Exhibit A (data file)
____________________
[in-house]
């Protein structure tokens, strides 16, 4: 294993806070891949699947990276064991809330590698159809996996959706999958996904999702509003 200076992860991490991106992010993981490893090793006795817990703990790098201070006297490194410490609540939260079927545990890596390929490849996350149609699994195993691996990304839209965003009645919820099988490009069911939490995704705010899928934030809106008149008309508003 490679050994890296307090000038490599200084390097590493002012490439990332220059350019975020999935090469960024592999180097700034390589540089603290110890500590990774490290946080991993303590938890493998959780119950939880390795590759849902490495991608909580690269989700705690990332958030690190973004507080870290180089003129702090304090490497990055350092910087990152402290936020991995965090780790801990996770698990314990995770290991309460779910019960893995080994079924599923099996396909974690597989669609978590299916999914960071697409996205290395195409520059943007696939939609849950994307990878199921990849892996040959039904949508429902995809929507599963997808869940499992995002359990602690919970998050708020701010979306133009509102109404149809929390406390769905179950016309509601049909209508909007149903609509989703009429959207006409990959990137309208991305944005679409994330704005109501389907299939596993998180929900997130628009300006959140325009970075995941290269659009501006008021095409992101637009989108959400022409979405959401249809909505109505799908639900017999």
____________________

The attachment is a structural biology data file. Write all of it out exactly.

[in-house]
């Protein structure tokens, strides 16, 4: 294993806070891949699947990276064991809330590698159809996996959706999958996904999702509003 200076992860991490991106992010993981490893090793006795817990703990790098201070006297490194410490609540939260079927545990890596390929490849996350149609699994195993691996990304839209965003009645919820099988490009069911939490995704705010899928934030809106008149008309508003 490679050994890296307090000038490599200084390097590493002012490439990332220059350019975020999935090469960024592999180097700034390589540089603290110890500590990774490290946080991993303590938890493998959780119950939880390795590759849902490495991608909580690269989700705690990332958030690190973004507080870290180089003129702090304090490497990055350092910087990152402290936020991995965090780790801990996770698990314990995770290991309460779910019960893995080994079924599923099996396909974690597989669609978590299916999914960071697409996205290395195409520059943007696939939609849950994307990878199921990849892996040959039904949508429902995809929507599963997808869940499992995002359990602690919970998050708020701010979306133009509102109404149809929390406390769905179950016309509601049909209508909007149903609509989703009429959207006409990959990137309208991305944005679409994330704005109501389907299939596993998180929900997130628009300006959140325009970075995941290269659009501006008021095409992101637009989108959400022409979405959401249809909505109505799908639900017999």